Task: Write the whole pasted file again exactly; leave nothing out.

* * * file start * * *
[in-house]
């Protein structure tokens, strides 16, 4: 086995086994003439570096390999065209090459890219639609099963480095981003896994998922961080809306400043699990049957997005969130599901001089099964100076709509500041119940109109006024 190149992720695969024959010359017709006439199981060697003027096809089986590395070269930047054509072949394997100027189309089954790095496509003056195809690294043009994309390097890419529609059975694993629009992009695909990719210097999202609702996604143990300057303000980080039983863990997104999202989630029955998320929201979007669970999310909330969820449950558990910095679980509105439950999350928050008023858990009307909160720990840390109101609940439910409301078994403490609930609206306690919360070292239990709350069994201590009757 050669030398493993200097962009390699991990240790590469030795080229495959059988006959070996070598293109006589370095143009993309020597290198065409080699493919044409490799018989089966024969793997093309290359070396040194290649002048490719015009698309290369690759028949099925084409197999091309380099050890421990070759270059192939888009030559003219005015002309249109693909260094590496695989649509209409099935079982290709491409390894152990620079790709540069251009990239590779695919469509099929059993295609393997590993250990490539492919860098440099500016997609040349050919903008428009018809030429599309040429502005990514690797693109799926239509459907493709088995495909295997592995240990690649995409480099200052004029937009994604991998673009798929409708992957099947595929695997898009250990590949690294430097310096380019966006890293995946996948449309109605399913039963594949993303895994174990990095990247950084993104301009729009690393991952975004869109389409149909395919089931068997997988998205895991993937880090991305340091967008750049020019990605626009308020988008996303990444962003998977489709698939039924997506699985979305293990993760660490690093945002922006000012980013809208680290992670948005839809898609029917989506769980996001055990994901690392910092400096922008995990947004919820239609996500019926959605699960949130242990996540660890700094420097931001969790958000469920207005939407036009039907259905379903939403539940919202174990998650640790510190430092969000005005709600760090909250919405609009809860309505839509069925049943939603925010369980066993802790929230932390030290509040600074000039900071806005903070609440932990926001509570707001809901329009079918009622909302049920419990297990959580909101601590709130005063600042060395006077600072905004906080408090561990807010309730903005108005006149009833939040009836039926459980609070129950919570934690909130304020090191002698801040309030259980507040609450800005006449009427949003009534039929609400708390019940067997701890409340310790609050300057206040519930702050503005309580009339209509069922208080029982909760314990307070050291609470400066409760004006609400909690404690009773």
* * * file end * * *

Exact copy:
[in-house]
């Protein structure tokens, strides 16, 4: 086995086994003439570096390999065209090459890219639609099963480095981003896994998922961080809306400043699990049957997005969130599901001089099964100076709509500041119940109109006024 190149992720695969024959010359017709006439199981060697003027096809089986590395070269930047054509072949394997100027189309089954790095496509003056195809690294043009994309390097890419529609059975694993629009992009695909990719210097999202609702996604143990300057303000980080039983863990997104999202989630029955998320929201979007669970999310909330969820449950558990910095679980509105439950999350928050008023858990009307909160720990840390109101609940439910409301078994403490609930609206306690919360070292239990709350069994201590009757 050669030398493993200097962009390699991990240790590469030795080229495959059988006959070996070598293109006589370095143009993309020597290198065409080699493919044409490799018989089966024969793997093309290359070396040194290649002048490719015009698309290369690759028949099925084409197999091309380099050890421990070759270059192939888009030559003219005015002309249109693909260094590496695989649509209409099935079982290709491409390894152990620079790709540069251009990239590779695919469509099929059993295609393997590993250990490539492919860098440099500016997609040349050919903008428009018809030429599309040429502005990514690797693109799926239509459907493709088995495909295997592995240990690649995409480099200052004029937009994604991998673009798929409708992957099947595929695997898009250990590949690294430097310096380019966006890293995946996948449309109605399913039963594949993303895994174990990095990247950084993104301009729009690393991952975004869109389409149909395919089931068997997988998205895991993937880090991305340091967008750049020019990605626009308020988008996303990444962003998977489709698939039924997506699985979305293990993760660490690093945002922006000012980013809208680290992670948005839809898609029917989506769980996001055990994901690392910092400096922008995990947004919820239609996500019926959605699960949130242990996540660890700094420097931001969790958000469920207005939407036009039907259905379903939403539940919202174990998650640790510190430092969000005005709600760090909250919405609009809860309505839509069925049943939603925010369980066993802790929230932390030290509040600074000039900071806005903070609440932990926001509570707001809901329009079918009622909302049920419990297990959580909101601590709130005063600042060395006077600072905004906080408090561990807010309730903005108005006149009833939040009836039926459980609070129950919570934690909130304020090191002698801040309030259980507040609450800005006449009427949003009534039929609400708390019940067997701890409340310790609050300057206040519930702050503005309580009339209509069922208080029982909760314990307070050291609470400066409760004006609400909690404690009773």